5 Things You Can Do to Help Sensitive Teeth
1. Check Your Brushing Muscles.
Using a lot of force when brushing or scrubbing too hard causes the gums to pull away from the teeth. This exposes the sensitive, softer, root surface. Plaque is soft and can be removed with a tissue, no need to be aggressive with the tooth brush.
2. Switch Up Your Tooth Paste.
Sensitive toothpaste is awesome. It coats the teeth in an ingredient that prevents the tooth from absorbing the cold sensation. You have to use a full tube in order for it to work- so don’t give up if it doesn’t work instantly. Also as long as the tube says “Sensitivity” somewhere on it, it has the right ingredient in it.
3. Ask Your Significant Other.
Ask your significant other if they hear you grinding your teeth together at night. Grinding and clenching puts a lot of side to side force on the teeth. Teeth are great at withstanding up and down force, but not side to side. This results in wear in the tooth and increased root exposure. Having your dentist make you a hard night guard can protect your teeth and reduce further wear and sensitive root exposure.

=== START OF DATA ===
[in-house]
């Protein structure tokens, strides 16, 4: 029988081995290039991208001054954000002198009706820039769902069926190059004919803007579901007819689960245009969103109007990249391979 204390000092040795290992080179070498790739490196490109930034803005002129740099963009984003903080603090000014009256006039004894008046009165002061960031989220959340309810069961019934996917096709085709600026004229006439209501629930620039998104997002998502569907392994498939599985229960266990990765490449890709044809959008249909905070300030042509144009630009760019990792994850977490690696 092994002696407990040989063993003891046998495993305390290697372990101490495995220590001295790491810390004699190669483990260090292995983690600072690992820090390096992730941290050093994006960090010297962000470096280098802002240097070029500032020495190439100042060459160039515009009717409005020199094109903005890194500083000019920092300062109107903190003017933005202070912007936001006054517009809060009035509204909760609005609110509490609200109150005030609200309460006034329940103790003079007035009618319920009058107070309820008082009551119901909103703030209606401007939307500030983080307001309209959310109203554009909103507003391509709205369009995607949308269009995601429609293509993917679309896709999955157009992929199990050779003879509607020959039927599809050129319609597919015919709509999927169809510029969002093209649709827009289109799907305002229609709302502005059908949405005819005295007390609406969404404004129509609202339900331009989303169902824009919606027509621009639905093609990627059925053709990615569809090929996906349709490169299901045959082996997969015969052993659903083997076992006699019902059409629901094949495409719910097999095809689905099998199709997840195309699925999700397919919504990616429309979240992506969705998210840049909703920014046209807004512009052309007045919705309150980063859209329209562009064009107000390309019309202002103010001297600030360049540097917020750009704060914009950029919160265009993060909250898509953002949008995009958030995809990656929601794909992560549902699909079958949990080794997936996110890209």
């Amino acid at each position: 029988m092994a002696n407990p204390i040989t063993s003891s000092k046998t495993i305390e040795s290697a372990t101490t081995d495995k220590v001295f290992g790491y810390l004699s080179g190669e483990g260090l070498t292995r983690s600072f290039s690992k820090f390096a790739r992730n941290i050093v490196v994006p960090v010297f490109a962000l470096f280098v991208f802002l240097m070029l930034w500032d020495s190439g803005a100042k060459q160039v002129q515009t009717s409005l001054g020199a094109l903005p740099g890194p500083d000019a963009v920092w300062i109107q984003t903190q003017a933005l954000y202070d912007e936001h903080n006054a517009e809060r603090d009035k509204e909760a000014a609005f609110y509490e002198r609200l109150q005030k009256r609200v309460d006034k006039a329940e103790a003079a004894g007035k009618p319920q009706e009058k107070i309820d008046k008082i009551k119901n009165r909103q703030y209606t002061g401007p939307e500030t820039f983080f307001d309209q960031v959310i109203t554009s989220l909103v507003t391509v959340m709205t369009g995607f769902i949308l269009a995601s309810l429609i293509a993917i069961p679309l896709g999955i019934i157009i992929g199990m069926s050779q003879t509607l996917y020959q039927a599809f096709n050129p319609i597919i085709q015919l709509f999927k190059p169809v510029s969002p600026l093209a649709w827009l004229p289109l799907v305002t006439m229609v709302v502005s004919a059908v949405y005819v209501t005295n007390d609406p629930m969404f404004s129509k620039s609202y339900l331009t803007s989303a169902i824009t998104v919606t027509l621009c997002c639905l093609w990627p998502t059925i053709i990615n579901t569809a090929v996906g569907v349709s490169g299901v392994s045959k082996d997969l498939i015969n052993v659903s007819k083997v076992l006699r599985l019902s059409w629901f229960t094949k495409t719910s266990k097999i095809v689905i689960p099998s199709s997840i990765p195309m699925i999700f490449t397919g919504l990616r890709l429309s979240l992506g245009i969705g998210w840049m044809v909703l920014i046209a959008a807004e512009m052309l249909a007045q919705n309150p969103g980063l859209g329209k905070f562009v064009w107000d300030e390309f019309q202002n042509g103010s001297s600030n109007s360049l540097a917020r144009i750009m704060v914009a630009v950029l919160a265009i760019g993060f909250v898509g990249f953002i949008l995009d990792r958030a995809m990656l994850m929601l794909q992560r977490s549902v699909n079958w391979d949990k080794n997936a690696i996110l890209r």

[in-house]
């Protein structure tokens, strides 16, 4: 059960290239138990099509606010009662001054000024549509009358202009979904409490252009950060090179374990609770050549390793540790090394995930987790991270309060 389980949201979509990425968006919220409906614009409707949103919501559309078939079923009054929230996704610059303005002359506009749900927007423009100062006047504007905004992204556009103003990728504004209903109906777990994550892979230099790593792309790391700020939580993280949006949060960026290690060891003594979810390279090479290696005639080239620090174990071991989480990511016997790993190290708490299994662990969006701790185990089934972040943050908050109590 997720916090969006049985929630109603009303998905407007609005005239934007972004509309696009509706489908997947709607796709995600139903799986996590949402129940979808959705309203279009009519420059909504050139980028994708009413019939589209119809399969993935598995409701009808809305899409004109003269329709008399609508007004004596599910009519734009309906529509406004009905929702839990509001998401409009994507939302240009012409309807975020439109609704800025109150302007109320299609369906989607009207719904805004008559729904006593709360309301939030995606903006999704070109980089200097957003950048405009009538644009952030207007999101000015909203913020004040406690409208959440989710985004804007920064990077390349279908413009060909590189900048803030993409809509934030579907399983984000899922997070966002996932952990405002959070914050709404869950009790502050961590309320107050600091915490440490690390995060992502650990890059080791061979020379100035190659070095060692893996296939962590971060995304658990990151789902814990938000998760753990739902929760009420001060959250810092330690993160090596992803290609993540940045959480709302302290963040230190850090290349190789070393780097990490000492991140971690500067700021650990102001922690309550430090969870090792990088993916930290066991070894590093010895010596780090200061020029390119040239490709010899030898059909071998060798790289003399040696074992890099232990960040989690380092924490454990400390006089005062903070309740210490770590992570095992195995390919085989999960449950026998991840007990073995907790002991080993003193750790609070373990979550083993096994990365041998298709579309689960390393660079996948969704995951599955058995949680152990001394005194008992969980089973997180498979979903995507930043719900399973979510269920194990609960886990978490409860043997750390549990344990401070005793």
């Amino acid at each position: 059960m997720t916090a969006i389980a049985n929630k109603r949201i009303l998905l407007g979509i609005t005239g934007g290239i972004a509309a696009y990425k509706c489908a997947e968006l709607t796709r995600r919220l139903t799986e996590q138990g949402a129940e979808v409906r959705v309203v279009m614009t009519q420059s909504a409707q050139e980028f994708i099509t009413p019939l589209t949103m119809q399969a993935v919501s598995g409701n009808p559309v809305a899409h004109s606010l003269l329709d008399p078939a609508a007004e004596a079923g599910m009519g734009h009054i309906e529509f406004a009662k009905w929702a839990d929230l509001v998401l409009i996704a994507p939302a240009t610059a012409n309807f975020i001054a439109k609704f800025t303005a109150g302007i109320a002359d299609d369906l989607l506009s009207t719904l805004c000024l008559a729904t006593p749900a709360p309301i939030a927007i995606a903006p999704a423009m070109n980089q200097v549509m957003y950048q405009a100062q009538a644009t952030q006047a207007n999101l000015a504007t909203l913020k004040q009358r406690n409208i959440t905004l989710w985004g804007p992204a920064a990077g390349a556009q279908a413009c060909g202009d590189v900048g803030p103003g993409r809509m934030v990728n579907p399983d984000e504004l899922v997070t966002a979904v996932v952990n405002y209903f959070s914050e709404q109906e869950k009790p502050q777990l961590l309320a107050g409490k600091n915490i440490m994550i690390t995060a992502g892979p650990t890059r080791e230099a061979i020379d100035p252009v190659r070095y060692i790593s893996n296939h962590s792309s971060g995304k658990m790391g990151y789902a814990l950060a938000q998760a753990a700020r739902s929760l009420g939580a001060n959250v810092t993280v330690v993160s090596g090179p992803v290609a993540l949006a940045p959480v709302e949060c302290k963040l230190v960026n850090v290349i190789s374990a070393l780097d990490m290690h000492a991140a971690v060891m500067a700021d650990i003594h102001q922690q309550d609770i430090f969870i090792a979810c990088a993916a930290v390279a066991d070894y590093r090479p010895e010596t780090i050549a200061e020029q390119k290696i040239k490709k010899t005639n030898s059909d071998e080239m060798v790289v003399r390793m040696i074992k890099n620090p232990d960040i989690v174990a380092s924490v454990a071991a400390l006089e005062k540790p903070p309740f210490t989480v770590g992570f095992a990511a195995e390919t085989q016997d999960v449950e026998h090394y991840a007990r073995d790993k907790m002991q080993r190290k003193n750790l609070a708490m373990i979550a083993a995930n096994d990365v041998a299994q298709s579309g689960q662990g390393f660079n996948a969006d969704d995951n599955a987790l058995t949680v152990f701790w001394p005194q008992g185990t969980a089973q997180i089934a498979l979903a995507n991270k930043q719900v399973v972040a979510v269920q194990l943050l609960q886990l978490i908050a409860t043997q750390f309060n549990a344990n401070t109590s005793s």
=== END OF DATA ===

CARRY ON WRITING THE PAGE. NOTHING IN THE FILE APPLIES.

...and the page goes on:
4. Floss and Shine Up.
Flossing and regular dental cleanings remove plaque and bacteria buildup. When bacteria sits on and around the teeth it makes them sensitive. By getting that off your teeth, sensitivity will be reduced. Floss for 2 weeks straight and you can make a huge difference in gum sensitivity.
5. Did You Just Have Dental Work? Give It Time.
Imagine removing part of your thigh bone and then putting plastic in it. It probably would take some time to heal and feel normal; same thing with the teeth. When a filling is placed the bad part of the tooth is removed and a filling is placed to restore the tooth. It can take 6 months and even up to a year for the tooth to feel normal.